|Organization:||State Ethics Commission|
Settlement In The Matter of John Jenkins
Table of Contents
The State Ethics Commission and John Jenkins enter into this Disposition Agreement pursuant to Section 5 of the Commission's Enforcement Procedures. This Agreement constitutes a consented-to final order enforceable in the Superior Court, pursuant to G.L. c. 268B, s. 4(j).
On July 25, 2006, the Commission initiated, pursuant to G.L. c. 268B, s. 4(a), a preliminary inquiry into possible violations of the conflict of interest law, G.L. c. 268A, by Jenkins. The Commission has concluded its inquiry and, on September 13, 2006, found reasonable cause to believe that Jenkins violated G.L. c. 268A.
The Commission and Jenkins now agree to the following findings of fact and conclusions of law.
Findings of Fact
1. At the time relevant, Jenkins was the West Barnstable Fire Department chief.
2. During the time relevant, Jenkins also worked as a commissioned sales representative for Pierce Manufacturing (Pierce), a Wisconsin based fire equipment company. The local Pierce dealer is Minuteman Fire and Rescue Apparatus (Minuteman) located in Walpole, Massachusetts.
3. In 2004, the fire department needed to refurbish its 1985 Pierce Engine-Tanker 296 (ET-296). The refurbishment included replacing the tank and pump, along with body work and repainting. The preliminary bid documents for the ET-296 refurbishment were drawn up by Jenkins and a mechanic on March 29, 2004, and submitted to the fire department's prudential committee on April 14, 2004.
4. Four vendors requested copies of the refurbishment specifications. Two vendors subsequently submitted proposals at the November 22, 2004 bid opening, one of which was Minuteman/Pierce. Jenkins and other fire department personnel reviewed the two proposals. Minuteman/Pierce was the low bidder. In a November 29, 2004 memo, Jenkins recommended the prudential committee accept the Minuteman/Pierce bid.
5. The prudential committee selected Minuteman/Pierce to refurbish the ET-296 based on its lower bid and its ability to meet the fire department's specifications. The refurbishment contract was for $153,000.
6. Throughout the bid and subsequent refurbishment process, Jenkins served as the primary fire department liaison with Minuteman/Pierce. Jenkins repeatedly communicated by telephone and in writing with Minuteman/Pierce personnel regarding the ET-296 refurbishment.
7. Jenkins retired from the fire department in March 2005.
8. The ET-296 was returned to service in May 2005. Minuteman/Pierce completed the work on time and within budget.
9. Jenkins did not earn a commission from Minuteman/Pierce when the prudential committee awarded the company the ET-296 refurbishment project.
10. The Commission received no evidence that Jenkins as fire chief showed favor or disfavor towards Minuteman/Pierce.
Conclusions of Law
11. As the West Barnstable Fire Department Chief, Jenkins was a municipal employee within the meaning of G.L. c. 268A.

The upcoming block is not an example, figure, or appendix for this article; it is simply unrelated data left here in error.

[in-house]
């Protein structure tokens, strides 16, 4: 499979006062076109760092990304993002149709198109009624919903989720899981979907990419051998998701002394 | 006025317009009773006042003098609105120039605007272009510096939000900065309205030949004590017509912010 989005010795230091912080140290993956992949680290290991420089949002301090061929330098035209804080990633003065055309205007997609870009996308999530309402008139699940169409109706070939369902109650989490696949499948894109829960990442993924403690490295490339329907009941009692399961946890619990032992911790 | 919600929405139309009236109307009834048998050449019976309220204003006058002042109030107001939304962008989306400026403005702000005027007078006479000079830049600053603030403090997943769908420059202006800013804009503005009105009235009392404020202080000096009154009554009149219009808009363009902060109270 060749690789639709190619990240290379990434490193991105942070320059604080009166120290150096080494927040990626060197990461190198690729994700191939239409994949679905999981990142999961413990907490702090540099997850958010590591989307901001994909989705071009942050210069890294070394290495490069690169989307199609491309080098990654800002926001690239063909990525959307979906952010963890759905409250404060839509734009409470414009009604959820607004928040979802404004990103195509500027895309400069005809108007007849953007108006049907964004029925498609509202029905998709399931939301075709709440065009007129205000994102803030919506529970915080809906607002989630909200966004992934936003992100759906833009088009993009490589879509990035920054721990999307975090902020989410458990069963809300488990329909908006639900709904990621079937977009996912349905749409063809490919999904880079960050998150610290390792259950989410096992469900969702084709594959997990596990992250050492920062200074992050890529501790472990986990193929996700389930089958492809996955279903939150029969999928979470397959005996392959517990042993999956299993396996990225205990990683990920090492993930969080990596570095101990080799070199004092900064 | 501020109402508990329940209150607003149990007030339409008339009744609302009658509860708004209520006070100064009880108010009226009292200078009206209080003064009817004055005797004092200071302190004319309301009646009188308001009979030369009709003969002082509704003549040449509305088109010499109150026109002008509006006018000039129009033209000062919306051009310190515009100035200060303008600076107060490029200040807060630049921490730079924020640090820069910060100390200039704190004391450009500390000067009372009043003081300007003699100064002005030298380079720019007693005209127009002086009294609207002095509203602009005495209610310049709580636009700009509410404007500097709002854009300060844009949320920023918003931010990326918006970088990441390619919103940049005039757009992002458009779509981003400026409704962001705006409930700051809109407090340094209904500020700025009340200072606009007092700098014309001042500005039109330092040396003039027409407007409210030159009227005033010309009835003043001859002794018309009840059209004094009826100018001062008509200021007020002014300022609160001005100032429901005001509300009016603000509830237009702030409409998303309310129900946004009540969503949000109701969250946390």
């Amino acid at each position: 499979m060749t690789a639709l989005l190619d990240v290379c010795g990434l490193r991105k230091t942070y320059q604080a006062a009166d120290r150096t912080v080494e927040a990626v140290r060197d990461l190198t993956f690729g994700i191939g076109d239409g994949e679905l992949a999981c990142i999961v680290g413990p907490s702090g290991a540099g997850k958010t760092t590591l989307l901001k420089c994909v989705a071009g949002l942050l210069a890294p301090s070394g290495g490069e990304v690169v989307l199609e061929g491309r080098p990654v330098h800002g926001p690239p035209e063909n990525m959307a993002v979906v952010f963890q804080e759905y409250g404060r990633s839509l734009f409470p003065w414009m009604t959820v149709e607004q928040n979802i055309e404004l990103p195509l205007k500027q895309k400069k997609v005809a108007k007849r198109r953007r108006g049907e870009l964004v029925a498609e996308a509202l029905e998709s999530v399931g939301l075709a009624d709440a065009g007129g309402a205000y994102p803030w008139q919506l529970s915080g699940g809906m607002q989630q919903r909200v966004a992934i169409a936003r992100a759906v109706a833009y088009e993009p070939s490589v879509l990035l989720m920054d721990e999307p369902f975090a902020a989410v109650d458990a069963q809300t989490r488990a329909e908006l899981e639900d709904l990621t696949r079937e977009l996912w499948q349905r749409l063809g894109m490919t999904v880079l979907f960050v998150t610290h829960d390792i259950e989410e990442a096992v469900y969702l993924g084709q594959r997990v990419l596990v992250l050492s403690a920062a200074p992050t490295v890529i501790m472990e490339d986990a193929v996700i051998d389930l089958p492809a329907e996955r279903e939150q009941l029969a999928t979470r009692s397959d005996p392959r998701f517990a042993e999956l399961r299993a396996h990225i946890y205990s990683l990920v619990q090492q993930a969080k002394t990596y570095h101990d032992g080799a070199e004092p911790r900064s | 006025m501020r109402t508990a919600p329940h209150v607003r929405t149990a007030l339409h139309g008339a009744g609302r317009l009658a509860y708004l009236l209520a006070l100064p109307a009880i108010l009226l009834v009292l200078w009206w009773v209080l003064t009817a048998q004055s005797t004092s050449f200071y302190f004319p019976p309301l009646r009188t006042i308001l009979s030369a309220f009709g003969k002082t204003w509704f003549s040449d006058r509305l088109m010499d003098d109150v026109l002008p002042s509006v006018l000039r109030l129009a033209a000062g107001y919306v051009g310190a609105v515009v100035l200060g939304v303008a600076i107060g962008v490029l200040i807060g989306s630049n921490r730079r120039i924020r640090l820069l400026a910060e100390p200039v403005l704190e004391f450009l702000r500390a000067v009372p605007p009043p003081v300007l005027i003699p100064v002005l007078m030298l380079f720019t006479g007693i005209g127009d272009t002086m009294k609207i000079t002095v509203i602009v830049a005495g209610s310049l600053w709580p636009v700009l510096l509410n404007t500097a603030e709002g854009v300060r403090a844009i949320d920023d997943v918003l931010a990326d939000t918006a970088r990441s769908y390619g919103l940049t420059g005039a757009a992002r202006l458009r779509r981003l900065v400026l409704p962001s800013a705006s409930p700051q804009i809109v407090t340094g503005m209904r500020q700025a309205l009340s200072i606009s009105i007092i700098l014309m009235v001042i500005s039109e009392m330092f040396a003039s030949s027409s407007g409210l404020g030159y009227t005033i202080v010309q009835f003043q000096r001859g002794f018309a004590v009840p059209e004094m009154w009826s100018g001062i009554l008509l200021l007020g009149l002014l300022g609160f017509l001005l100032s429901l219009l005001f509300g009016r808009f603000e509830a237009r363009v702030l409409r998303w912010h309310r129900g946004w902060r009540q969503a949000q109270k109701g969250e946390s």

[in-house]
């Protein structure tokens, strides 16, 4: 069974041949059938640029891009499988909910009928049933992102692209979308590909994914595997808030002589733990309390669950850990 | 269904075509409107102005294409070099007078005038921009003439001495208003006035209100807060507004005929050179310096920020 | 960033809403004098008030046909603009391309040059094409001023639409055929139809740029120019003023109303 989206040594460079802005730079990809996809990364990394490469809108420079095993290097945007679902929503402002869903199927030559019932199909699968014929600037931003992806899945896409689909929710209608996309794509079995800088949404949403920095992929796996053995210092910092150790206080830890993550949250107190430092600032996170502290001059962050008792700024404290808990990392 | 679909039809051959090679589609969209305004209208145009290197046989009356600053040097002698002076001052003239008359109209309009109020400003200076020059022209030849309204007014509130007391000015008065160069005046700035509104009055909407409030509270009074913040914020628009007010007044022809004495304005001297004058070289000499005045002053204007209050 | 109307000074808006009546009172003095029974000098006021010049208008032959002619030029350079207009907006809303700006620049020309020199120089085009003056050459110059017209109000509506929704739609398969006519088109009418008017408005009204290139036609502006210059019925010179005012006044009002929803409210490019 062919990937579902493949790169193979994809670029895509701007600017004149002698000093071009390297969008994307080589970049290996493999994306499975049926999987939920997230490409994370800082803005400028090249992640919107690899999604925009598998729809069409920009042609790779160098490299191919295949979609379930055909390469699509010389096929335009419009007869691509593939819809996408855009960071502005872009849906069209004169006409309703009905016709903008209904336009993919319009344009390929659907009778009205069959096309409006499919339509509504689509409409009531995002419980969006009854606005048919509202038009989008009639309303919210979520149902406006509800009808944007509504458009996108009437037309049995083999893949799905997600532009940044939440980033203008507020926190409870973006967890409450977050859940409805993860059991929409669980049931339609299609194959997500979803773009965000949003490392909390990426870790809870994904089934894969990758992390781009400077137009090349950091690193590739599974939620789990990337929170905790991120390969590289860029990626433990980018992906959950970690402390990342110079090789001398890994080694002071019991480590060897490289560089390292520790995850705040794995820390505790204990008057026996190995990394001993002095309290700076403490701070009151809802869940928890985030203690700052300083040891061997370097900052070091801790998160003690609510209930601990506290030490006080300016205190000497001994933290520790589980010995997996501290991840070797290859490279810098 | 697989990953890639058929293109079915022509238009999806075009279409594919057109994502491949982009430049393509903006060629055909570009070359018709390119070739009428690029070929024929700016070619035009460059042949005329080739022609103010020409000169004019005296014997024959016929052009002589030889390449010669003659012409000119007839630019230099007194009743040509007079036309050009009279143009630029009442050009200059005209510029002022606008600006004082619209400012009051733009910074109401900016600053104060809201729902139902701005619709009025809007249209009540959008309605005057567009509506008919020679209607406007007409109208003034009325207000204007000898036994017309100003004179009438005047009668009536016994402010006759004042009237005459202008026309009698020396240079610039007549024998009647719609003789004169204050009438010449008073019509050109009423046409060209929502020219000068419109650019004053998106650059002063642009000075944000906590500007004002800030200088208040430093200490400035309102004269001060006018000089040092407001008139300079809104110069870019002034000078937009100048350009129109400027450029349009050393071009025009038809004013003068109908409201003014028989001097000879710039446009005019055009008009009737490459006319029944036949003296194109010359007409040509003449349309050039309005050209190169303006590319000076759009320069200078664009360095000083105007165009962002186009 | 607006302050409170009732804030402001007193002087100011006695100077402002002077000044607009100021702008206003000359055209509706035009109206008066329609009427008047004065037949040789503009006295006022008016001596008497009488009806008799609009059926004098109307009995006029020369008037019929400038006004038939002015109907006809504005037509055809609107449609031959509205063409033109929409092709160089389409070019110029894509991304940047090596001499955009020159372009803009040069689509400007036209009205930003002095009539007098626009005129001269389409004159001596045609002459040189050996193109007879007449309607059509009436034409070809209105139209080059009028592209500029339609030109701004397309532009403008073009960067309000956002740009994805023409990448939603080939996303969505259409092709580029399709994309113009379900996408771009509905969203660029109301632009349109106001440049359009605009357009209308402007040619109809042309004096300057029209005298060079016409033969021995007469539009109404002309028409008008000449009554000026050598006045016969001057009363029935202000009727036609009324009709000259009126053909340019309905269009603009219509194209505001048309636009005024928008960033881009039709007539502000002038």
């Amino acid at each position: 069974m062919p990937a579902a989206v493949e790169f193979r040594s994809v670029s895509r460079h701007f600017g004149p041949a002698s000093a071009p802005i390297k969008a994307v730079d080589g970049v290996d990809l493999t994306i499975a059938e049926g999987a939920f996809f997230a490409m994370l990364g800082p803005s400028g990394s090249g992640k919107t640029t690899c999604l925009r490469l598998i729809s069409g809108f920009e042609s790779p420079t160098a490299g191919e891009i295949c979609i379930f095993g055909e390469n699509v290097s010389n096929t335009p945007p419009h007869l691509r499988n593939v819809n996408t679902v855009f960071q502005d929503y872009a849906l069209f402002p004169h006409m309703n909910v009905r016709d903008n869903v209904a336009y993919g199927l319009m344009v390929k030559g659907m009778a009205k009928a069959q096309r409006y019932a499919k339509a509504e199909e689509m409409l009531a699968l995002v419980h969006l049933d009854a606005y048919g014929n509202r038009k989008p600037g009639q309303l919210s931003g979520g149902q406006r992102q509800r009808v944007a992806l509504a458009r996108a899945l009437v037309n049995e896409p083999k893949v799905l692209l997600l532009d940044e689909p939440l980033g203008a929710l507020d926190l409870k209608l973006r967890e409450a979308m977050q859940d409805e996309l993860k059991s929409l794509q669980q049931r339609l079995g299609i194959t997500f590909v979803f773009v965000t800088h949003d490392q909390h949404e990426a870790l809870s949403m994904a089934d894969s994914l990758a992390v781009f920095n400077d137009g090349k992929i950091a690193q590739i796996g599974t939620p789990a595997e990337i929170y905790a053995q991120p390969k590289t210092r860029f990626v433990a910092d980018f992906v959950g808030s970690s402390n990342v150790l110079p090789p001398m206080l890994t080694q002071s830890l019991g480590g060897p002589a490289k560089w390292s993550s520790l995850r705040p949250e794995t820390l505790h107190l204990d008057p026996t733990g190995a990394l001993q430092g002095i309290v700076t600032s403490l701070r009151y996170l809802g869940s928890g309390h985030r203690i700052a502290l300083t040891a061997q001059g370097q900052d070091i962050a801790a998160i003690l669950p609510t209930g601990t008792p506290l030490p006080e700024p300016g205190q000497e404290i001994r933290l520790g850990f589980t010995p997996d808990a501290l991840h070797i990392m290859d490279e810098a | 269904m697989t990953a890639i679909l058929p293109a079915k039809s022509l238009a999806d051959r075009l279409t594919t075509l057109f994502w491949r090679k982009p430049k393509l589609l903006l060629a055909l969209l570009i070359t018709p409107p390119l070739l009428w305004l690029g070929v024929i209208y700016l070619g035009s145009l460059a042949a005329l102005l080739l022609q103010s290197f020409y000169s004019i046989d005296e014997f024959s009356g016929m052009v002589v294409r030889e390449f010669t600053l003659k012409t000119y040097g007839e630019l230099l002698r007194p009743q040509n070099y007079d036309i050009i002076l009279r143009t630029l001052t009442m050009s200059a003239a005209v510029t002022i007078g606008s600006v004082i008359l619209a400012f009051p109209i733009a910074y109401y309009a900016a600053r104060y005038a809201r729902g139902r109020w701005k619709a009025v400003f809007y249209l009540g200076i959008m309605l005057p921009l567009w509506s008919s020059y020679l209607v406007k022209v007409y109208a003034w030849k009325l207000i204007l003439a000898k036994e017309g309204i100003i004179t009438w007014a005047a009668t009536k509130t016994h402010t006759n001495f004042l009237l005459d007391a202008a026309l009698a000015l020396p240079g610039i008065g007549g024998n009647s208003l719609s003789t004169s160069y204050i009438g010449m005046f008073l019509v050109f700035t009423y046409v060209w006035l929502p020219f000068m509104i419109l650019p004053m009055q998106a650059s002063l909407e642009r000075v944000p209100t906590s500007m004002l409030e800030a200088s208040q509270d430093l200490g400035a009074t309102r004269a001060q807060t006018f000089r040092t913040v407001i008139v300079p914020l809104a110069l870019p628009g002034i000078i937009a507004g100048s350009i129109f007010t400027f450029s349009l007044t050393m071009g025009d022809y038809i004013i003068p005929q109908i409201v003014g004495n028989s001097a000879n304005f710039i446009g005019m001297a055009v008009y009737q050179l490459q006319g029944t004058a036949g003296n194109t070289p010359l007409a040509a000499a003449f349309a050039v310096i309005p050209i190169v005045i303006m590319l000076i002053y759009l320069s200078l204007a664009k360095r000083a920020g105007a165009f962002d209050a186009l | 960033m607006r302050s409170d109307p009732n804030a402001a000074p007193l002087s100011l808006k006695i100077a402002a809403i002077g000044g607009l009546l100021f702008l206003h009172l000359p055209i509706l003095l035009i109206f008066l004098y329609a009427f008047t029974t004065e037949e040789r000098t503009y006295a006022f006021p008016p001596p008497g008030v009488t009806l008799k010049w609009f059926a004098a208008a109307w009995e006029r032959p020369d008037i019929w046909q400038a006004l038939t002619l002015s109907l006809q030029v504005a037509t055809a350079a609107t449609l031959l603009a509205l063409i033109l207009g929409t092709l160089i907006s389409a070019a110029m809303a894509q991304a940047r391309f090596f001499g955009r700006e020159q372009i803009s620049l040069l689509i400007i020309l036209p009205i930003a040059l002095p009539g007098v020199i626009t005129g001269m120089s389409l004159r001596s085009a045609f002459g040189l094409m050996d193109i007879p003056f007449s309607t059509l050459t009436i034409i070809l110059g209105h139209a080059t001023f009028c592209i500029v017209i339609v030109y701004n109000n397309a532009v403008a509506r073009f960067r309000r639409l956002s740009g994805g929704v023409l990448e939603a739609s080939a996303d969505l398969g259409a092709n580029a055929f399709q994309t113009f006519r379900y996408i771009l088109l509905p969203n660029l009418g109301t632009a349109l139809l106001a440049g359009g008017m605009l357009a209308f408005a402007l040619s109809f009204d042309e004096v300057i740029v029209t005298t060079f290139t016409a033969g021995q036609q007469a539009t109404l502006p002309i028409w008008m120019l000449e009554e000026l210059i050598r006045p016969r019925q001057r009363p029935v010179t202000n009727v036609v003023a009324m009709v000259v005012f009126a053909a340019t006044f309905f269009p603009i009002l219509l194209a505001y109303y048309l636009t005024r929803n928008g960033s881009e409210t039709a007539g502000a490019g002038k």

12. Section 23(b)(3) prohibits a municipal employee from, knowingly or with reason to know, acting in a manner which would cause a reasonable person, knowing all of the facts, to conclude that anyone can improperly influence or unduly enjoy that person's favor in the performance of his official duties. This subsection goes on to provide that the appearance of impropriety can be avoided if the public employee discloses in writing to his appointing authority all of the relevant circumstances which would otherwise create the appearance of a conflict of interest.
13. Jenkins participated as fire chief in drawing up the preliminary bid documents for the ET-296 refurbishment, recommending that the prudential committee accept the Minuteman/Pierce bid and acting as the fire department liaison with Minuteman/Pierce throughout the bid and subsequent refurbishment process.
14. When he so participated in these matters while he was also a Minuteman/Pierce sales representative, Jenkins knew or had reason to know that he was creating an appearance of impropriety by performing his fire department duties regarding the ET-296 refurbishment when Minuteman/Pierce was a likely bidder and subsequently was in fact awarded the contract.
15. Thus, Jenkins knew or had reason to know that he was acting in a manner which would cause a reasonable person, knowing all of the relevant facts, to conclude that Minuteman/Pierce could improperly influence or unduly enjoy Jenkins's favor in the performance of Jenkins's official duties relating to the ET-296 refurbishment because of the private business relationship between Jenkins and Minuteman/Pierce. Thus, Jenkins violated s. 23(b)(3).
16. Jenkins did not file any written disclosure with his appointing authority to dispel this appearance of impropriety.
In view of the foregoing violations of G.L. c. 268A by Jenkins, the Commission has determined that the public interest would be served by the disposition of this matter without further enforcement proceedings, on the basis of the following terms and conditions agreed to by Jenkins:
(1) that Jenkins pay to the Commission the sum of $2,000 as a civil penalty for violating s. 23(b)(3) of G.L. c. 268A; and
(2) that Jenkins waive all rights to contest the findings of fact, conclusions of law and terms and conditions contained in this Agreement in this or any other related administrative or judicial proceedings to which the Commission is or may be a party.
STATE ETHICS COMMISSION
/s/ Peter Sturges
November 16, 2006
/s/ John Jenkins
October 14, 2006
I, John Jenkins, have personally read the above Disposition Agreement. I understand that it is a public document and that by signing it, I will have agreed to all of the terms and conditions therein including payment of $2,000 to the State Ethics Commission.
/s/ John Jenkins
October 14, 2006
End Of Decision